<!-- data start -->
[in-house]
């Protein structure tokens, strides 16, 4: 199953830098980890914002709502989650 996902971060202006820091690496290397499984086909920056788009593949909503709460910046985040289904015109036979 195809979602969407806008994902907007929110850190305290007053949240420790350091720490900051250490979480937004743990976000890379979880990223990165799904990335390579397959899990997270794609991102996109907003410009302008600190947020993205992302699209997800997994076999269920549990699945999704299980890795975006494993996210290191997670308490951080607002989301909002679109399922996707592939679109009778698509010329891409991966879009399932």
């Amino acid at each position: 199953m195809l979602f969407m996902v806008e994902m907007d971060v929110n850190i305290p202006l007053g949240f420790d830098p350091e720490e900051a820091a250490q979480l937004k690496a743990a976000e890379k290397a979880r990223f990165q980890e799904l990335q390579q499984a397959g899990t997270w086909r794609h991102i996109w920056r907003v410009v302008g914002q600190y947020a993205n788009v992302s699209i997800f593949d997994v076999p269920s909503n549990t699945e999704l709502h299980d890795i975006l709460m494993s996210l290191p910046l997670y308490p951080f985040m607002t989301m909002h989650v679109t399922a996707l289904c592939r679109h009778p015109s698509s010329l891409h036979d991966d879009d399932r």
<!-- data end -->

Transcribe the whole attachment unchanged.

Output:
[in-house]
């Protein structure tokens, strides 16, 4: 199953830098980890914002709502989650 996902971060202006820091690496290397499984086909920056788009593949909503709460910046985040289904015109036979 195809979602969407806008994902907007929110850190305290007053949240420790350091720490900051250490979480937004743990976000890379979880990223990165799904990335390579397959899990997270794609991102996109907003410009302008600190947020993205992302699209997800997994076999269920549990699945999704299980890795975006494993996210290191997670308490951080607002989301909002679109399922996707592939679109009778698509010329891409991966879009399932």
């Amino acid at each position: 199953m195809l979602f969407m996902v806008e994902m907007d971060v929110n850190i305290p202006l007053g949240f420790d830098p350091e720490e900051a820091a250490q979480l937004k690496a743990a976000e890379k290397a979880r990223f990165q980890e799904l990335q390579q499984a397959g899990t997270w086909r794609h991102i996109w920056r907003v410009v302008g914002q600190y947020a993205n788009v992302s699209i997800f593949d997994v076999p269920s909503n549990t699945e999704l709502h299980d890795i975006l709460m494993s996210l290191p910046l997670y308490p951080f985040m607002t989301m909002h989650v679109t399922a996707l289904c592939r679109h009778p015109s698509s010329l891409h036979d991966d879009d399932r």